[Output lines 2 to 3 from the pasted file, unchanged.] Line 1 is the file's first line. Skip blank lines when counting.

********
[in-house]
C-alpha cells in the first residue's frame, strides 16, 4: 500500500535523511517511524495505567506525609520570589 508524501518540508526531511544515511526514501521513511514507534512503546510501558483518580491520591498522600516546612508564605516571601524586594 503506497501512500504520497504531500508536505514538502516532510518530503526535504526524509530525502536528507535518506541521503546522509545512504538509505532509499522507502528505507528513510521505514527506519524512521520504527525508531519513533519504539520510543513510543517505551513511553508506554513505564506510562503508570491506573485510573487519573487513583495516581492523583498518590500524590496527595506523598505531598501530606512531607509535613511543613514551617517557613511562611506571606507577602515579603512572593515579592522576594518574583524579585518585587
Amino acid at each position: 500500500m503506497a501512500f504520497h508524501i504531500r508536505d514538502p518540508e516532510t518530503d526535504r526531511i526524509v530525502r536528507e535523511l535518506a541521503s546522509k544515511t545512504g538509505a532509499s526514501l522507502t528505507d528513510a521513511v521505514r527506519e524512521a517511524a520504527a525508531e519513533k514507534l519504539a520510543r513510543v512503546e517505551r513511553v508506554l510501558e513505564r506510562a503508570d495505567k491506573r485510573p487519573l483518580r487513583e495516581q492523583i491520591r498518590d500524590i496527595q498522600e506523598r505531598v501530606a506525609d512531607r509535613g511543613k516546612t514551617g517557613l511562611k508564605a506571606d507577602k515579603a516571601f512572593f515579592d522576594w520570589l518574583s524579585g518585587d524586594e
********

C-alpha cells in the first residue's frame, strides 16, 4: 500500500535523511517511524495505567506525609520570589 508524501518540508526531511544515511526514501521513511514507534512503546510501558483518580491520591498522600516546612508564605516571601524586594 503506497501512500504520497504531500508536505514538502516532510518530503526535504526524509530525502536528507535518506541521503546522509545512504538509505532509499522507502528505507528513510521505514527506519524512521520504527525508531519513533519504539520510543513510543517505551513511553508506554513505564506510562503508570491506573485510573487519573487513583495516581492523583498518590500524590496527595506523598505531598501530606512531607509535613511543613514551617517557613511562611506571606507577602515579603512572593515579592522576594518574583524579585518585587
Amino acid at each position: 500500500m503506497a501512500f504520497h508524501i504531500r508536505d514538502p518540508e516532510t518530503d526535504r526531511i526524509v530525502r536528507e535523511l535518506a541521503s546522509k544515511t545512504g538509505a532509499s526514501l522507502t528505507d528513510a521513511v521505514r527506519e524512521a517511524a520504527a525508531e519513533k514507534l519504539a520510543r513510543v512503546e517505551r513511553v508506554l510501558e513505564r506510562a503508570d495505567k491506573r485510573p487519573l483518580r487513583e495516581q492523583i491520591r498518590d500524590i496527595q498522600e506523598r505531598v501530606a506525609d512531607r509535613g511543613k516546612t514551617g517557613l511562611k508564605a506571606d507577602k515579603a516571601f512572593f515579592d522576594w520570589l518574583s524579585g518585587d524586594e